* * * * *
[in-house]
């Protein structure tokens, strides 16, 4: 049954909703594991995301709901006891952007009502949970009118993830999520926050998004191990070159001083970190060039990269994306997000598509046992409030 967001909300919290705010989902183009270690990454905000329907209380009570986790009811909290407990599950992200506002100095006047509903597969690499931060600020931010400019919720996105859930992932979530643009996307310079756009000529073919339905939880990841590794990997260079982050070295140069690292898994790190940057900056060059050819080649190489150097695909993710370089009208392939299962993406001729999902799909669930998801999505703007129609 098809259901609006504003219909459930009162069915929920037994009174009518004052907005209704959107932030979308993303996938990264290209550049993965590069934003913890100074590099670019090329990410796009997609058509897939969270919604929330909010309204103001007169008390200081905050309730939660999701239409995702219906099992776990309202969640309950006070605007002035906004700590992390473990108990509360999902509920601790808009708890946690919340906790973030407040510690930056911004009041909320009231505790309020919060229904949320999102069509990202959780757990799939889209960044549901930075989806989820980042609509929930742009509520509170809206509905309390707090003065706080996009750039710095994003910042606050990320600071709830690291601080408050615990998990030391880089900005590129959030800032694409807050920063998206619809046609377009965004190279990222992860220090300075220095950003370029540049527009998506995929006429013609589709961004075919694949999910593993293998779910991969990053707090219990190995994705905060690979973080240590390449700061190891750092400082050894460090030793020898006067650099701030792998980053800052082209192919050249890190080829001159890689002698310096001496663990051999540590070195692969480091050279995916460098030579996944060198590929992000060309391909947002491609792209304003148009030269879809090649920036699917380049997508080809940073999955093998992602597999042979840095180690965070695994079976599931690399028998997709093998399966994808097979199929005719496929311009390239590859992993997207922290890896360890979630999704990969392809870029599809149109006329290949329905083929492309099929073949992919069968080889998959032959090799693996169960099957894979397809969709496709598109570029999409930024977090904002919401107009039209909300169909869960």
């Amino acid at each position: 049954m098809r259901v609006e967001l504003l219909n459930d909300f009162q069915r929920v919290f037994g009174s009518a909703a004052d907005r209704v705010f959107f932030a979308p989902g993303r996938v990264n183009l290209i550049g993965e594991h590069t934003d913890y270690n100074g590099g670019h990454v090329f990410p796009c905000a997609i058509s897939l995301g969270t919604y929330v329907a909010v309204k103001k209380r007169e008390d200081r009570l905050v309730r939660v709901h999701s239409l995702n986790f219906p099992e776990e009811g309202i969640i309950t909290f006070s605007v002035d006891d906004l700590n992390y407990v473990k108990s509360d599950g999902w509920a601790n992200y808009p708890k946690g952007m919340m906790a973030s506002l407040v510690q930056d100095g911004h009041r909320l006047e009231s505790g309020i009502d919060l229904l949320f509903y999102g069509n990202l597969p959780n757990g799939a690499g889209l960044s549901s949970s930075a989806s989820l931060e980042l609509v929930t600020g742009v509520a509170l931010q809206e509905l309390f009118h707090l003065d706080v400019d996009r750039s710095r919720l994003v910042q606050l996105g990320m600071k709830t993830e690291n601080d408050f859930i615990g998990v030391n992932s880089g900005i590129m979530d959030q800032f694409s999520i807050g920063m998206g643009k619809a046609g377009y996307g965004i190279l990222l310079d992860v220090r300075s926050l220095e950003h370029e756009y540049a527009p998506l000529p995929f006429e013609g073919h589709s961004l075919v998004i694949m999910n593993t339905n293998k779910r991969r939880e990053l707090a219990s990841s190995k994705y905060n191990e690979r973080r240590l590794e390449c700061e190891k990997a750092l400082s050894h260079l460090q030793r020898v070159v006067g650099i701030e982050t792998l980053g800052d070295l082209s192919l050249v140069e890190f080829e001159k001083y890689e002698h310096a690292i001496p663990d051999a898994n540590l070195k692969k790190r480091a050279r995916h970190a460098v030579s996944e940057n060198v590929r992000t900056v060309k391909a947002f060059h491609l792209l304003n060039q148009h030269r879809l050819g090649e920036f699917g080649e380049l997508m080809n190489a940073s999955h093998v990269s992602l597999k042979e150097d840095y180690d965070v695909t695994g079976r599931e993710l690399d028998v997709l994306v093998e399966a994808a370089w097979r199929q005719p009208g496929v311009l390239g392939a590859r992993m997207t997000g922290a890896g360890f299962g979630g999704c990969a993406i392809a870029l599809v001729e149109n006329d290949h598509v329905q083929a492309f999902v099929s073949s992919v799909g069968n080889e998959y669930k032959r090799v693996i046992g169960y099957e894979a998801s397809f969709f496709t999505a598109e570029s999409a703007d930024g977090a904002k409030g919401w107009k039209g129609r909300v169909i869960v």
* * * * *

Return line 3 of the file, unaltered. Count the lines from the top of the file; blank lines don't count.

């Amino acid at each position: 049954m098809r259901v609006e967001l504003l219909n459930d909300f009162q069915r929920v919290f037994g009174s009518a909703a004052d907005r209704v705010f959107f932030a979308p989902g993303r996938v990264n183009l290209i550049g993965e594991h590069t934003d913890y270690n100074g590099g670019h990454v090329f990410p796009c905000a997609i058509s897939l995301g969270t919604y929330v329907a909010v309204k103001k209380r007169e008390d200081r009570l905050v309730r939660v709901h999701s239409l995702n986790f219906p099992e776990e009811g309202i969640i309950t909290f006070s605007v002035d006891d906004l700590n992390y407990v473990k108990s509360d599950g999902w509920a601790n992200y808009p708890k946690g952007m919340m906790a973030s506002l407040v510690q930056d100095g911004h009041r909320l006047e009231s505790g309020i009502d919060l229904l949320f509903y999102g069509n990202l597969p959780n757990g799939a690499g889209l960044s549901s949970s930075a989806s989820l931060e980042l609509v929930t600020g742009v509520a509170l931010q809206e509905l309390f009118h707090l003065d706080v400019d996009r750039s710095r919720l994003v910042q606050l996105g990320m600071k709830t993830e690291n601080d408050f859930i615990g998990v030391n992932s880089g900005i590129m979530d959030q800032f694409s999520i807050g920063m998206g643009k619809a046609g377009y996307g965004i190279l990222l310079d992860v220090r300075s926050l220095e950003h370029e756009y540049a527009p998506l000529p995929f006429e013609g073919h589709s961004l075919v998004i694949m999910n593993t339905n293998k779910r991969r939880e990053l707090a219990s990841s190995k994705y905060n191990e690979r973080r240590l590794e390449c700061e190891k990997a750092l400082s050894h260079l460090q030793r020898v070159v006067g650099i701030e982050t792998l980053g800052d070295l082209s192919l050249v140069e890190f080829e001159k001083y890689e002698h310096a690292i001496p663990d051999a898994n540590l070195k692969k790190r480091a050279r995916h970190a460098v030579s996944e940057n060198v590929r992000t900056v060309k391909a947002f060059h491609l792209l304003n060039q148009h030269r879809l050819g090649e920036f699917g080649e380049l997508m080809n190489a940073s999955h093998v990269s992602l597999k042979e150097d840095y180690d965070v695909t695994g079976r599931e993710l690399d028998v997709l994306v093998e399966a994808a370089w097979r199929q005719p009208g496929v311009l390239g392939a590859r992993m997207t997000g922290a890896g360890f299962g979630g999704c990969a993406i392809a870029l599809v001729e149109n006329d290949h598509v329905q083929a492309f999902v099929s073949s992919v799909g069968n080889e998959y669930k032959r090799v693996i046992g169960y099957e894979a998801s397809f969709f496709t999505a598109e570029s999409a703007d930024g977090a904002k409030g919401w107009k039209g129609r909300v169909i869960v």